While drafting the policies, the policymakers not only have to consider their values but also the balance of the legislature power and the reactions of the interest group due to the changes in the policy. Policymaking can be considered as a trade-off between one’s own goals and those favoured by the other members involved in the policymaking or finalising the policy that aligned with the goals of one member over the other members involved in the policymaking. Policymaking is a tedious and costly task, one needs to spend a lot of time persuading the political parties, and the public that the policy changes are required for their betterment to make sure that the policy is implemented without much opposition. The process of policymaking is also unpredictable, which is why the majority of the policymakers often prefer to use the incrementalism process which enables them to make amendments to the previous policies rather than spending a lot of time formulating the major new policies. Incremental policy changes involve learning from the previous mistakes in the policies and then addressing those issues rather than introducing entirely new policies. Lindblom proposes that the policymakers do not formulate policies by expressing their values, and then formulating the policies based on that try their best to achieve them, instead, their desire to trade-off a particular goal over the other becomes clear only after they formulate the policy decisions. The analysis of the policies is not comprehensive, i.e., it does not consider all the theoretical and empirical implications. Rather, they usually focus on the effect of the various incremental changes, ignoring the alternative policies, values and other possible outcomes. Hence, we can not say that a good policy is one that adheres to the policymaker’s values.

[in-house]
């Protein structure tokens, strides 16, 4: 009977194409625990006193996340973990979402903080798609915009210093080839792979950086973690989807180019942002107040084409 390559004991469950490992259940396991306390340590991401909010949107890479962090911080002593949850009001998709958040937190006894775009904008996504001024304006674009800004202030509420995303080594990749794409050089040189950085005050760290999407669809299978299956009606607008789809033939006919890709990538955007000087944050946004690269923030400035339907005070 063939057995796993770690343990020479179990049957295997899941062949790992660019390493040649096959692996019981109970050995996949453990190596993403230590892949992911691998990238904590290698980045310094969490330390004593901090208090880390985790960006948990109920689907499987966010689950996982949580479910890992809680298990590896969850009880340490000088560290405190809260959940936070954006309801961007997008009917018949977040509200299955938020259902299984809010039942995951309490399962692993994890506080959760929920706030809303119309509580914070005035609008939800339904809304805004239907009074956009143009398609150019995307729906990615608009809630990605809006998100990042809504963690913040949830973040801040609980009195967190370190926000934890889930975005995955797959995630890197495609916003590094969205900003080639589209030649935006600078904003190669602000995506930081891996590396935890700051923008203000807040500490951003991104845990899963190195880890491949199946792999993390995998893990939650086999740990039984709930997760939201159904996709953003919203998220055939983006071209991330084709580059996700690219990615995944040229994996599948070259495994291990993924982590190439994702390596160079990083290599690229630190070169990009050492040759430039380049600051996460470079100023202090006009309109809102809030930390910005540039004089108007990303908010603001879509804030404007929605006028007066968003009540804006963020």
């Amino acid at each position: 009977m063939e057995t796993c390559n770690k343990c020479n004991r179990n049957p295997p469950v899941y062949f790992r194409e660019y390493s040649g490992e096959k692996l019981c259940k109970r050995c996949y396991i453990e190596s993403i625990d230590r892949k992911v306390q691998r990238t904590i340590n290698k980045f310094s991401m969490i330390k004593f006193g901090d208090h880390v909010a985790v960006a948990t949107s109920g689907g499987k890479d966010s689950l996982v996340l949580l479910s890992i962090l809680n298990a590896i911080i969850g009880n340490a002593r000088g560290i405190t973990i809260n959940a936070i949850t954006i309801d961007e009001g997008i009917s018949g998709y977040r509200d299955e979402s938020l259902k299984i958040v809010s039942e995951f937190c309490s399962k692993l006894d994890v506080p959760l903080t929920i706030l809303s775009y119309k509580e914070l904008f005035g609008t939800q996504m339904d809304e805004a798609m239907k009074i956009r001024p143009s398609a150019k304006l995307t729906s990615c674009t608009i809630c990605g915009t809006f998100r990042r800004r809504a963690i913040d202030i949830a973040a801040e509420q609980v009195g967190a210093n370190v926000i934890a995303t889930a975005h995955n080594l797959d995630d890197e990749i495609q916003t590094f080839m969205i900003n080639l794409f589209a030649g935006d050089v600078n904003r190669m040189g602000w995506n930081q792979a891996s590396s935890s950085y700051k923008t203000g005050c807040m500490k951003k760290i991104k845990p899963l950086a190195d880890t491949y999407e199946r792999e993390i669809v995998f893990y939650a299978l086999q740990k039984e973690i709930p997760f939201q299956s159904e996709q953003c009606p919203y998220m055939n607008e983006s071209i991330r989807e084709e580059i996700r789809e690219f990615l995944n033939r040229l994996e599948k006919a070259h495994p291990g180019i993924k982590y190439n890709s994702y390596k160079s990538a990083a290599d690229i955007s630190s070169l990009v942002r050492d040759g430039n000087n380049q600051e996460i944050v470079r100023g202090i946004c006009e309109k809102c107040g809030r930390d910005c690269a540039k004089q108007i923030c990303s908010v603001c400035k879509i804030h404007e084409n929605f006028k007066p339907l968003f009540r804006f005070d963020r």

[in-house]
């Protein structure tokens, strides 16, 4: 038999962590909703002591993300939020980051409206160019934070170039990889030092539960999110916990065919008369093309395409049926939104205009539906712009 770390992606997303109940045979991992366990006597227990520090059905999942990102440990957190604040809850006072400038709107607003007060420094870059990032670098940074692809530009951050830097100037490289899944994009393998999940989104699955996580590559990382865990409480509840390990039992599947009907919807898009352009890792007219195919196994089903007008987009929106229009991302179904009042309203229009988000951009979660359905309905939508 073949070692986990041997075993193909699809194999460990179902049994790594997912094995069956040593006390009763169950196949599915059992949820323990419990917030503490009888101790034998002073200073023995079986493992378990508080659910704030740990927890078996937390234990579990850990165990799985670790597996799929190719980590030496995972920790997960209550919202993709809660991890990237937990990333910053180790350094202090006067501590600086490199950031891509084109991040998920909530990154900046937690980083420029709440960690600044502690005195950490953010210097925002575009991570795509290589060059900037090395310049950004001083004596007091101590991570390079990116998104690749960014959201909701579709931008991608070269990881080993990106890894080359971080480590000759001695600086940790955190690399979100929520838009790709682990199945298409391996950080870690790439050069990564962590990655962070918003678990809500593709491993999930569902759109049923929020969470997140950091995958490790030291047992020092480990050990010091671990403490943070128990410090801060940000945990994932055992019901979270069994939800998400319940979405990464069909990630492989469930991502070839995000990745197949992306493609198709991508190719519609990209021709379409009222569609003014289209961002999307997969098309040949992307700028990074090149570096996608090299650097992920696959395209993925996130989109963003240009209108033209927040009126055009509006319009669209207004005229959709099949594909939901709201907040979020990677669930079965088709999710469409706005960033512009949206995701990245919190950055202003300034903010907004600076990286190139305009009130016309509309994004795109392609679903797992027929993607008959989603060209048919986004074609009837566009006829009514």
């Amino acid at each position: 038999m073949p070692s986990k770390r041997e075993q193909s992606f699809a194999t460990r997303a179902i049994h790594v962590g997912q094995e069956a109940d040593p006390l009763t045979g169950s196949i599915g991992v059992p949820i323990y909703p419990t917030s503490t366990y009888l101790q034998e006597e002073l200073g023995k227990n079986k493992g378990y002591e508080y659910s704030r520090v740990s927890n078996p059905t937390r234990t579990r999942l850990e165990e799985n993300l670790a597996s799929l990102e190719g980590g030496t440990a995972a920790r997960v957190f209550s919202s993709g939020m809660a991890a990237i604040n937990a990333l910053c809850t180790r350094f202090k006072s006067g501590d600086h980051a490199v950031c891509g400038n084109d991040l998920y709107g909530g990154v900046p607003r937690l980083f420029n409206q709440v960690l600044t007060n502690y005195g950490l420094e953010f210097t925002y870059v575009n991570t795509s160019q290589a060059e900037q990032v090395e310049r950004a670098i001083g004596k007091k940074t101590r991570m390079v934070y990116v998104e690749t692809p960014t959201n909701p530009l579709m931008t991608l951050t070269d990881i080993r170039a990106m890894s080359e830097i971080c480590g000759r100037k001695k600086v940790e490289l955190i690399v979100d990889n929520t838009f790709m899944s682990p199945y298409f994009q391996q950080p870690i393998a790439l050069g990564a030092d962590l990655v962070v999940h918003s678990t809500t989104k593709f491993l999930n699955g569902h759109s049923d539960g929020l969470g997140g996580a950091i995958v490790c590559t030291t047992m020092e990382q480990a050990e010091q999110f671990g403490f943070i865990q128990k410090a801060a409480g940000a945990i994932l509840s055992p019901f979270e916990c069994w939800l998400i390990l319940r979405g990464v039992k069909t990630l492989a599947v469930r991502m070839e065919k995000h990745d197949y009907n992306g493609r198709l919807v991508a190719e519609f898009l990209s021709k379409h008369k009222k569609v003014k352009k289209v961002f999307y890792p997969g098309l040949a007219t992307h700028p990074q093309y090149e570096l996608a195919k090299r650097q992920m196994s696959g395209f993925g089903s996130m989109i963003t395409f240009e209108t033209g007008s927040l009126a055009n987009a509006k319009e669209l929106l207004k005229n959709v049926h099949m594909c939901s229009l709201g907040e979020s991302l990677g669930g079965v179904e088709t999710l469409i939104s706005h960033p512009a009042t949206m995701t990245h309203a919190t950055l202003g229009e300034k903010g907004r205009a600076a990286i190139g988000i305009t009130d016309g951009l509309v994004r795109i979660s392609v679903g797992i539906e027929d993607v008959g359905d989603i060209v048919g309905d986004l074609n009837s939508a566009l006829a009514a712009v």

According to Lindblom,

The test of ‘good’ policy shifts from its ability to satisfy wider policy objectives, to whether or not it commands agreement within the wider political system.”

Lindblom’s claimed that the incrementalist strategies are reasonably efficient, democratic, and sensible. Let us discuss this,

First, Incrementalist strategies are efficient for the government organizations as they only have to focus on the effects of the incremental changes from the previous policies, and major political parties often avoid focusing on the more radical options. Second, it is sensible when the policy changes are done through a series of small steps, rather than taking large steps hence reducing the likelihood of making drastic effects. The impacts of the decisions based on the non-incremental approach are more complex to solve and are comparatively unpredictable. Also, making radical changes in the policies can be considered undemocratic. The existing successful running policies in the constitution are implemented after the long negotiations and adjustments at least, if not based on the wide agreement. To sum up, Lindblom (1965) suggests focusing on formulating several policies from the status quo using incremental processes. It would be easy for the people to accept these policies as they depart slightly from the status quo.

Examples of Incrementalism in History

There are several examples in history that reflects how incrementalism can lead to notable changes in the policies and the society.

1. Civil Rights and Racial Inequality

The enslavement of the black people was officially abolished in 1865 by the end of the civil war. However, the struggles of the Black Americans for equality and civil rights span over the next 120 years. In 1868, United States Constitution assured equal protection rights to the black people in the 14th Amendment, and the 15th Amendment in 1875 allowed the Black people the right to vote. However, not much improvement was seen in the condition of the Black people. Due to this, Jim Crows Laws in the South and Black Americans along with some Whites raised their voice for further changes in the 19th and 20th centuries. The leader of the Civil Right Movement Martin Luther King Jr. opposed the incremental changes of the government when realised that these steps of the government were just to appease the Black people and these are not resulting in the betterment of the Black People in America. Following is the statement of Martin Luther King, Jr. that he gave in a speech on 28 August 1963.